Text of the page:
finding episodes online buying the DVD. In the meantime, however, the ad campaign I see posted on billboards all over the Big City makes me chuckle every time.
The image: Edie Falco holding a syringe. The catchphrase: "Life if full of little pricks."
Friday, June 5, 2009
EMS delivered our umpteenth (surprise!) no-helmet motorcyclist of the summer last night. He sustained fairly minor road rash and a small forehead hematoma after a low-speed collision with a guardrail. He arrived alert, but slightly confused, and joked with the staff throughout the trauma assessment. At first glance he looked like he just might be able to walk out with a reasonably speedy dispo.
As he waited for the previous trauma patient to get off the CT table, however, he began to complain of a new-onset headache. While I was hooking him back up to the monitor after his scan, he started feeling nauseous. Waiting for the read on the CT, his confusion worsened and he soon started vomiting.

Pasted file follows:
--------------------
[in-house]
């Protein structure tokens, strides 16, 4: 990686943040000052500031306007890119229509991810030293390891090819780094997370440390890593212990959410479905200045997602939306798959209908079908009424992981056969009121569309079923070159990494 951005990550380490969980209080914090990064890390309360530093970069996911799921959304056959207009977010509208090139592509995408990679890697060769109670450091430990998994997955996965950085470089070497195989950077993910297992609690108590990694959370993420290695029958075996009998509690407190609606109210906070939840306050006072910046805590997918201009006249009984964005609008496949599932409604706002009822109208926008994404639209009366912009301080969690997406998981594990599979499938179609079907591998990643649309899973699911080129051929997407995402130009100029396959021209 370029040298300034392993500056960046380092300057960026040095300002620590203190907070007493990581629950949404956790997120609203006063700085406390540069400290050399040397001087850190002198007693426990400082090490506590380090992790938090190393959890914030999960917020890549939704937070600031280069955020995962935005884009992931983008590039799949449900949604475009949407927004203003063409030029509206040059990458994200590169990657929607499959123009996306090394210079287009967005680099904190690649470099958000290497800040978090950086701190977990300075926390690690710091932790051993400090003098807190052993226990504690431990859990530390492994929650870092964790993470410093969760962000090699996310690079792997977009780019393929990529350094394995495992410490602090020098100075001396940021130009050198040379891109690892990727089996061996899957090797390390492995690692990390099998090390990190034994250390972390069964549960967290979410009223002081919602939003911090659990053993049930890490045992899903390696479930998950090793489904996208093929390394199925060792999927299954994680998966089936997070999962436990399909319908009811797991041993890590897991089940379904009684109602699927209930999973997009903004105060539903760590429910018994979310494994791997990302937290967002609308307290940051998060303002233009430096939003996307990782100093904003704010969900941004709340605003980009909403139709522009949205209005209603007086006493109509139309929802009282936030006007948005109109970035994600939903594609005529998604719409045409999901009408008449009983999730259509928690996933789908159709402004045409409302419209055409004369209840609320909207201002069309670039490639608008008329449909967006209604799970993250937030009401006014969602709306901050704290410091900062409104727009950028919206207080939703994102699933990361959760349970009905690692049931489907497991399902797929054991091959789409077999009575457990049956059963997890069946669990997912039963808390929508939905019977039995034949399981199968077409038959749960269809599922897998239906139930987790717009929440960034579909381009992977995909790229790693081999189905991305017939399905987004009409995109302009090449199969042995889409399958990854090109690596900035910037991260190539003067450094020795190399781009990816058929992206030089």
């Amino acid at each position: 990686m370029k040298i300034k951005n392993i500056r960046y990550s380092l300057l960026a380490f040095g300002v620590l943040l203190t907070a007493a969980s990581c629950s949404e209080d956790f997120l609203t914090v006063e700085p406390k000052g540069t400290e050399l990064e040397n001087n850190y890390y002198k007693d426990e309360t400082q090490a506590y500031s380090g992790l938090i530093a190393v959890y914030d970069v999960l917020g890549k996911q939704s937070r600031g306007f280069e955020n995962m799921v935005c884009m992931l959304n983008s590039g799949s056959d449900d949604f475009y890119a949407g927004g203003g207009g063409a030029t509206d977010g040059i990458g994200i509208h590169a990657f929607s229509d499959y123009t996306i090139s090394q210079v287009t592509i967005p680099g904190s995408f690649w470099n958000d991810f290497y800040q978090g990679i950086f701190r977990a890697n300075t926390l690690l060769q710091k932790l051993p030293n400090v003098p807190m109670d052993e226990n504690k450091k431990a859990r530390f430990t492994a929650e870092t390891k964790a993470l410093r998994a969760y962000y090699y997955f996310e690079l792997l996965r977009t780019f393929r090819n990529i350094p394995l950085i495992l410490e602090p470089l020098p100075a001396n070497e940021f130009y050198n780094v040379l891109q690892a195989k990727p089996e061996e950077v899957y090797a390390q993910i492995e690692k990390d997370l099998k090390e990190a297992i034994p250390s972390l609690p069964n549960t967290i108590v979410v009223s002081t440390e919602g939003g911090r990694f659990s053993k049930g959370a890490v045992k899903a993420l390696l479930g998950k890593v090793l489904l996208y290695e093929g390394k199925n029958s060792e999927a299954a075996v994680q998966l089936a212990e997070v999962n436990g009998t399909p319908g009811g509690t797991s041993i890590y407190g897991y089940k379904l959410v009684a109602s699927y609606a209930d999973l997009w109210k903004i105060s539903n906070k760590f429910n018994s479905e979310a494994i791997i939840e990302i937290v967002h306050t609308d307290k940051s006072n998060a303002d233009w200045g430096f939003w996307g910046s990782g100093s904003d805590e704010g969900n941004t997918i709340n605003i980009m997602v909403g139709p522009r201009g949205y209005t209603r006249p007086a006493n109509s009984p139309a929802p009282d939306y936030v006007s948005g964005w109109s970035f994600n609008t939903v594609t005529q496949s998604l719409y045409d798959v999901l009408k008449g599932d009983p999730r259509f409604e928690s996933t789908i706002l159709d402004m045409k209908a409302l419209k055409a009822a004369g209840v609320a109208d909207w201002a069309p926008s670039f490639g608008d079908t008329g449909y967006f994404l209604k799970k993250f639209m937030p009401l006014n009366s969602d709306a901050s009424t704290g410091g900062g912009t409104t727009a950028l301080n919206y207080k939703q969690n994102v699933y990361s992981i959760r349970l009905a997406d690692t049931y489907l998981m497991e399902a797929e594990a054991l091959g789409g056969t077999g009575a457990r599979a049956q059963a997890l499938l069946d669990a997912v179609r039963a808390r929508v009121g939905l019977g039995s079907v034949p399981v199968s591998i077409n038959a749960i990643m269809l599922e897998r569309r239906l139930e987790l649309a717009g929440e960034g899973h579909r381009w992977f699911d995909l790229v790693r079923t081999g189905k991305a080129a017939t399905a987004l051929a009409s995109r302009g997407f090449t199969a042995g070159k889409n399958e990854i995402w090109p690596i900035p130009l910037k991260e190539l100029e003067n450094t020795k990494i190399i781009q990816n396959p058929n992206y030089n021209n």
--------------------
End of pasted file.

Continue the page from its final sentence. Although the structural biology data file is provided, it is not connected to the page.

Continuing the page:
Survey says brain bleed, as confirmed by the scan. Instead of cruising off to that BBQ, he was admitted to an ICU bed.
Just wear a helmet. Please.
Thursday, June 4, 2009
Elderly female patient arrived via EMS uncooperative and combative. Alternating between swearing, sobbing, and swinging at the staff, she insisted on leaving and repeatedly tried to jump off the stretcher. Heavy EtOH on board.
She had been diagnosed with terminal cancer three days prior.
She lived alone, and no friends or family followed her in.
After several failed attempts at calming her down, one of the doctors asked that she be restrained to prevent injury to herself or others, but there was no way that I was going to be the one to shackle this poor lady to the bed. I offered to sit with her instead, and kept her from jumping off the bed. After an hour or so she calmed down and eventually fell asleep.